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Textbook

Evaluating Research Methods in Psychology: A Case Study Approach

ISBN: 978-1-4051-2075-3
194 pages
July 2005, ©2005, Wiley-Blackwell
Evaluating Research Methods in Psychology: A Case Study Approach (1405120754) cover image

Description

Using a series of over 40 case studies, this valuable text illustrates the processes and pitfalls involved in evaluating psychological research.


  • Invites students to consider whether the conclusion drawn at the end of each case is correct, or whether the results could have an alternative explanation.


  • Cross-referencing between sections is made easy by page references that link the case studies and explanations.


  • Cases reflect the range of research methods taught at undergraduate level and include qualitative research.


  • Gives students an understanding of methodological problems.


  • Equips students to critically evaluate published research.


The author and publishers have made every effort to be fair to the authors of the research described in this book. Like all sciences, psychology is forged in the fire of criticism and refinement, and we hope that the original researchers will understand that any criticism is made with the utmost respect. If you are an author of one of the pieces of research mentioned in the book and would like to respond to the critique presented, please e-mail your comments to Andrew McAleer at Andrew.McAleer@oxon.blackwellpublishing.com.

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Table of Contents

List of Case Studies.

List of Solutions.

Preface.

1. Evidence in Psychology.

2. Case Studies.

3. Solutions.

4. Recap.

5. Cross-reference Chart.

Glossary.

References.

Index.

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Author Information

George Dunbar is Lecturer in Psychology at Warwick University. He is the author of Data Analysis for Psychology (1998) and has over 15 years’ experience of teaching research methods and statistics to psychology students.
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The Wiley Advantage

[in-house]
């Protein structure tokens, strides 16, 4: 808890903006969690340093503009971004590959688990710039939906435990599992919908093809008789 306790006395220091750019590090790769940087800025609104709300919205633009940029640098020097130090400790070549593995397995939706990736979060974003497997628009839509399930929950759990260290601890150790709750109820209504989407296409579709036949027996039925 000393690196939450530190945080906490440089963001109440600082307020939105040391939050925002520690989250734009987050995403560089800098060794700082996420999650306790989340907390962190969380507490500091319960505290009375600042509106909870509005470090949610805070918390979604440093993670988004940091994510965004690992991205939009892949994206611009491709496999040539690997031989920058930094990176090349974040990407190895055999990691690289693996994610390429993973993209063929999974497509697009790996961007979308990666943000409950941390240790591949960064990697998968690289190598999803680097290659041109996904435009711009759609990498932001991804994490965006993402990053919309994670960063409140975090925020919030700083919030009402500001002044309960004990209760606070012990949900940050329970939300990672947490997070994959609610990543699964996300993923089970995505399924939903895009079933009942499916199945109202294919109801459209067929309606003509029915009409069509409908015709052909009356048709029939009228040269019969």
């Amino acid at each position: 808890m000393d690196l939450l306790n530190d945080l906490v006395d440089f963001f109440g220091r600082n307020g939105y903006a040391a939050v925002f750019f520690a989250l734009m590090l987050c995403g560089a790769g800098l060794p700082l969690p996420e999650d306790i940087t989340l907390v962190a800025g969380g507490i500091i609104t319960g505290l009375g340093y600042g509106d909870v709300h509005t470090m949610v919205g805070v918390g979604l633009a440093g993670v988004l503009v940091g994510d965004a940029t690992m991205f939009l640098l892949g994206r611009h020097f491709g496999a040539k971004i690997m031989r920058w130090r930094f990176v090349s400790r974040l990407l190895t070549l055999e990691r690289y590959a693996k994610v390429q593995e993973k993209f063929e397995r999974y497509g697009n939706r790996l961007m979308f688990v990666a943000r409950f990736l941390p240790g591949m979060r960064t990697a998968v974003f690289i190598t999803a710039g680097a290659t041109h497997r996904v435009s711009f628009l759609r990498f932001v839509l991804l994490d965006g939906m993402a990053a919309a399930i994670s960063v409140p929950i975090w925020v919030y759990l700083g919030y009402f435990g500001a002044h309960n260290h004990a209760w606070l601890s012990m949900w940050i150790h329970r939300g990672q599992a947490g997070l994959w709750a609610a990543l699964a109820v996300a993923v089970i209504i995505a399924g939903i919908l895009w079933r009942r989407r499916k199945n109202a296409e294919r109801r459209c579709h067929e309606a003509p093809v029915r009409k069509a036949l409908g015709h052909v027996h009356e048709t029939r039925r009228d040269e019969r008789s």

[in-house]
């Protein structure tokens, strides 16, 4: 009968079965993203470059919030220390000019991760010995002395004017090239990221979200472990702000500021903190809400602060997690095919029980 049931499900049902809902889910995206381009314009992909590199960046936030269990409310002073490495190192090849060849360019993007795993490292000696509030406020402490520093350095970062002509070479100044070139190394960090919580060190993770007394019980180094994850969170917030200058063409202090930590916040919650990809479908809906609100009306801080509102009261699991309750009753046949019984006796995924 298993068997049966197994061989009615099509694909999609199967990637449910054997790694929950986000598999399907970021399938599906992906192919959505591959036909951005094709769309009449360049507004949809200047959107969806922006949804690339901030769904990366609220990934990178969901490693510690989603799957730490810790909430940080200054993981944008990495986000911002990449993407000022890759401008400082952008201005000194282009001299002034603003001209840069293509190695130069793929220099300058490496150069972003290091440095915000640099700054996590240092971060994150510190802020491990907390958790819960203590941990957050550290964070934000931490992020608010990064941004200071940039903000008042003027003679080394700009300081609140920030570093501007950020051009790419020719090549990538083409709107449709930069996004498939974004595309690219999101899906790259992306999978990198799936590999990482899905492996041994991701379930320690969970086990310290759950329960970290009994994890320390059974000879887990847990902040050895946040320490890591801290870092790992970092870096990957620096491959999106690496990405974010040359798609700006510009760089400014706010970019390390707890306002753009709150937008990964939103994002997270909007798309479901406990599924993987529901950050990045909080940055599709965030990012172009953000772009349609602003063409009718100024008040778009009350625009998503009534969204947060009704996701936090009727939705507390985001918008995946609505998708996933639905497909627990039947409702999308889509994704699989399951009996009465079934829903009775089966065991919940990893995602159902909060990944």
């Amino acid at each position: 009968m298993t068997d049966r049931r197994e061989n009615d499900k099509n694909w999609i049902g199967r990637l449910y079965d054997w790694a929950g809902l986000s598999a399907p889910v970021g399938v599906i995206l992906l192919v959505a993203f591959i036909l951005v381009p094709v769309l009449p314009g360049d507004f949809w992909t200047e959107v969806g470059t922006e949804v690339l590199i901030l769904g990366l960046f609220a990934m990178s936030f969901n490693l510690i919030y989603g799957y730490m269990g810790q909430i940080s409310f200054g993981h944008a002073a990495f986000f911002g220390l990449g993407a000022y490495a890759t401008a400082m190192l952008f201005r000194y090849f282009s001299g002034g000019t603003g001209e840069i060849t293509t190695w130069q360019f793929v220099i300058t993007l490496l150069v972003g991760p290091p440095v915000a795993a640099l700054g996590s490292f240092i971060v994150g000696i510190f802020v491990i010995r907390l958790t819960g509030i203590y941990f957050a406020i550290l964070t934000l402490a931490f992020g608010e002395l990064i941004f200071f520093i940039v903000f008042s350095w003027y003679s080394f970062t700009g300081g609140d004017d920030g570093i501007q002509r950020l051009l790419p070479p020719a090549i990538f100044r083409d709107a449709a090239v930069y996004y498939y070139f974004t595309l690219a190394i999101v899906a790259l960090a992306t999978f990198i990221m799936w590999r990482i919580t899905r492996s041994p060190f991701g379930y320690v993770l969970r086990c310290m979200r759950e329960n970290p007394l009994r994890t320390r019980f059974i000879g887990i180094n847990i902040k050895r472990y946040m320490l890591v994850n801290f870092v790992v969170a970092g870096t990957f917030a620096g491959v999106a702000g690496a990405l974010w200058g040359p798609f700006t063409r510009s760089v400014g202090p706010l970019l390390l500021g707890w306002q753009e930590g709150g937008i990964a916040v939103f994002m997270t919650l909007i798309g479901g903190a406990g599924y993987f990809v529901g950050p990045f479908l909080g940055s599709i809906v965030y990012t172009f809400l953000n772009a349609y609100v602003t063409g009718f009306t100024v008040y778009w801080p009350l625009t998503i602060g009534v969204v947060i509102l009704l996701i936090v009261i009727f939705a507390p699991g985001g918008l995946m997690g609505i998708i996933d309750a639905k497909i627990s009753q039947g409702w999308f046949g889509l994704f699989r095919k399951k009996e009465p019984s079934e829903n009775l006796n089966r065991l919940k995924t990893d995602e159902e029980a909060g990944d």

• A valuable guide to the processes and pitfalls involved in evaluating psychological research.


  • Presents over forty case studies of psychological research.


  • Invites students to consider whether the conclusion drawn at the end of each case is correct, or whether the results could have an alternative explanation.


  • Cross-referencing between sections is made easy by page references that link the case studies and explanations.


  • The cases reflect the range of research methods taught at undergraduate level and include qualitative research.


  • Gives students an understanding of methodological problems.


  • Helps students to appreciate the difficulties of designing psychological research.


  • Equips students to critically evaluate published research.

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Reviews

"A thoroughly engaging book which carries the reader from one intriguing set of questions to another, this is an absorbing read which provides a real stimulant for student project ideas and a wonderful source of ideas for tutorial topics. I would certainly want my students to read it!" Hugh Foot, University of Strathclyde <!--end-->



"An excellent supplement to courses in experimental research methods, critical thinking, problem solving, and cognitive psychology. Instructors can easily select course-appropriate cases to increase the depth of student's knowledge and understanding of material." Dr Kirsten Rewey, psychology research methods instructor, Minnesota

"Dunbar's book fills a gap in undergraduate research methods texts. Often texts illustrate aspects of statistics using actual studies but just give general guidance on other aspects of study design. Here, Dunbar has provided undergraduate readers with a well selected, interesting set of illustrative examples that illuminate these other, often neglected, aspects of research design. This book will be a useful source for anyone involved in the teaching of undergraduate research methods. Students will find the book's organisation guides them through a variety of aspects of study design and highlights the potential pitfalls with concrete examples of good (and less good...) practice." Dr Garry Wilson, psychology research skills instructor, University of Lincoln

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